Music » Culture Jamming

The week's best releases from the pop-culture universe.


CD -- Depeche Mode reissues: Three albums by the goth-rock gods get super-sized in remastered, two-disc packages. The band's 1981 debut, Speak & Spell, still sounds creaky, but by 1987's Music for the Masses and 1990's mainstream breakthrough, Violator, the gloomy synth-lovers had perfected their brand of Prozac pop. There's enough bonus material -- B-sides, remixes, and videos -- to ensure that you won't enjoy the silence.

CD -- Black Holes and Revelations: The latest album of Brit rock from Muse should sate Radiohead fans who think Thom Yorke's solo record needs more guitars. The band still cops a big chunk of its sound from OK Computer, but its fourth album even gets ambitious, taking a trip to outer space and back. There's some sort of theme about the cosmos and isolation. We're just glad Muse packed its Abba and Queen records.

BOOK -- Black Like You: Blackface, Whiteface, Insult & Imitation in American Popular Culture: John Strausbaugh's fascinating study of race and its effects on pop culture includes appearances by everyone from Aunt Jemima to Eminem. Along the way, it looks at icons -- both black and white -- that have shaped our perception of African American performance over the past century. The author ultimately concludes that the line between Buckwheat and Dave Chappelle is a thin one.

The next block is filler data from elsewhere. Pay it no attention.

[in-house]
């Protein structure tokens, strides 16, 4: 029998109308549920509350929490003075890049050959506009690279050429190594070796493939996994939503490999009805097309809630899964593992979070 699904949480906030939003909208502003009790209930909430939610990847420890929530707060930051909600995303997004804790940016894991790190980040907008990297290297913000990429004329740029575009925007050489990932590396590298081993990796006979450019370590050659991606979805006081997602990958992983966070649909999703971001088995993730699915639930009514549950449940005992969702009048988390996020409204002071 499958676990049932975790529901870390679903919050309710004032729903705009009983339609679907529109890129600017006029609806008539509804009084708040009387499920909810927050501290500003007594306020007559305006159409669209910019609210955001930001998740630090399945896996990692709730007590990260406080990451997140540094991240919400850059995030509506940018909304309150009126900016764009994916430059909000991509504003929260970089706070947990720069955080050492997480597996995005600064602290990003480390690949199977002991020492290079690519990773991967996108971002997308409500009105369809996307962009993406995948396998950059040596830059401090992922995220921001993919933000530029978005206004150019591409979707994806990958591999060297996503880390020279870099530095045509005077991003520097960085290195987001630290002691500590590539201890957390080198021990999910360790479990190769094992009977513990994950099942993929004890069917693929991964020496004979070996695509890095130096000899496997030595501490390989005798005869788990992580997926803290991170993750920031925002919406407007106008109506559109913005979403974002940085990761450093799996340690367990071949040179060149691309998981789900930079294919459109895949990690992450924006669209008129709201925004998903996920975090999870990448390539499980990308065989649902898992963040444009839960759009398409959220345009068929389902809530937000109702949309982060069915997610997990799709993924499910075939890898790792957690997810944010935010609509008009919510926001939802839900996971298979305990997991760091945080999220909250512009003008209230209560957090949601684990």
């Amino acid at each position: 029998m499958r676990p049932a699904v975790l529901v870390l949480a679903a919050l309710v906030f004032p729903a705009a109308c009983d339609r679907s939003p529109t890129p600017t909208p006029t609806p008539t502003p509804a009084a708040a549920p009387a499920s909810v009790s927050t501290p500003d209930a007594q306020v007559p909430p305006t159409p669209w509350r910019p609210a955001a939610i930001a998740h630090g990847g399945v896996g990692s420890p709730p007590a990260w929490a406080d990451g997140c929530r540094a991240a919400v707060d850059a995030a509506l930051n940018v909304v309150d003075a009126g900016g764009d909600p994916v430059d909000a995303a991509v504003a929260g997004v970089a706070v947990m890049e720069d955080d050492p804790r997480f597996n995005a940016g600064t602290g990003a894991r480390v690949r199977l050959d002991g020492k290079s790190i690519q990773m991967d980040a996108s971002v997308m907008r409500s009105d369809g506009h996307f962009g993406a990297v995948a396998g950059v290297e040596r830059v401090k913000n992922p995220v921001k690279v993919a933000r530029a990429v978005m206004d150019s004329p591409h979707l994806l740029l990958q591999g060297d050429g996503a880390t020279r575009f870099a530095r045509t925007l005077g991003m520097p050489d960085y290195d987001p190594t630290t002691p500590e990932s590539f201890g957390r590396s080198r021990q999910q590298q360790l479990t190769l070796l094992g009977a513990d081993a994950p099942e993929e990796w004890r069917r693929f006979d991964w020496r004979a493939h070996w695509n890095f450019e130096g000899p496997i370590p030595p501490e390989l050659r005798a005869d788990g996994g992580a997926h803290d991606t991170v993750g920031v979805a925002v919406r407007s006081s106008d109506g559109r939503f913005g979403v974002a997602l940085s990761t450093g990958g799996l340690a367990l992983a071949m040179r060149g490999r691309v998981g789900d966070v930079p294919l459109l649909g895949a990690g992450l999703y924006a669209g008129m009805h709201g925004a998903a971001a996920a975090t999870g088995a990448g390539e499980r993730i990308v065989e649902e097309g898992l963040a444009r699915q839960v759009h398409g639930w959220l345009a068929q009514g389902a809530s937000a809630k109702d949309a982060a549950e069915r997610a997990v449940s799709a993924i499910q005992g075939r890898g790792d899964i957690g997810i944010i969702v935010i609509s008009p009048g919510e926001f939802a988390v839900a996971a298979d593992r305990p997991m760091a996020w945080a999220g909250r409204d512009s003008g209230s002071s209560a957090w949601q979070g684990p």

TV -- Foster's Home for Imaginary Friends: Our favorite animated series that's not The Simpsons includes references that range from The Big Lebowski to Requiem for a Dream. Cartoon Network wraps up a month of brand-new episodes (at 7 p.m. Wednesday) with "The Big Cheese," starring a lactose-intolerant . . . we're not sure what it is, but it looks an awful lot like that Sum 41 guy who married Avril Lavigne.

DVD -- 1000 Years of Popular Music: At the end of the '90s, Playboy asked some of its favorite musicians to rank the best songs of the past millennium. Folk-rock legend and guitar hero Richard Thompson submitted a list that included songs from the 11th century. When Playboy rejected his list, Thompson hit the road with a pair of pals for a series of concerts that attempted to recap 10 centuries' worth of music. This funny and enchanting live disc includes everything from the traditional "Sumer Is Icumen In" to Britney's "Oops! . . . I Did It Again."

BOOK -- What Celebrities Collect: Do you roll your eyes every time you walk past the still-sealed Boba Fett action figure your husband keeps on the living-room shelf? Wait till you check out this book that reveals what celebs waste money on. We all know about Angelina Jolie's knife collection. And it's really no surprise that Elvira likes goth stuff. But we were shocked and a little saddened to find out that The Incredible Hulk's Lou Ferrigno collects Beanie Babies. You don't want to see him get angry about being outbid for Motomachi the Bear, a Japan exclusive.

COURTESY FLUSH, PLEASE -- Rude Boy: Except for extended scenes in which the Clash performs, this 1980 movie (released for the first time on DVD) is a time-sucking drag. Ostensibly a character study of a surly punk who lands a job as a roadie for the world's greatest band, the fantastic live footage can't save the dull story -- shot in a fake-documentary style -- in which plot seems to have been an unfortunate afterthought. The "Rock the Casbah" video has more depth.

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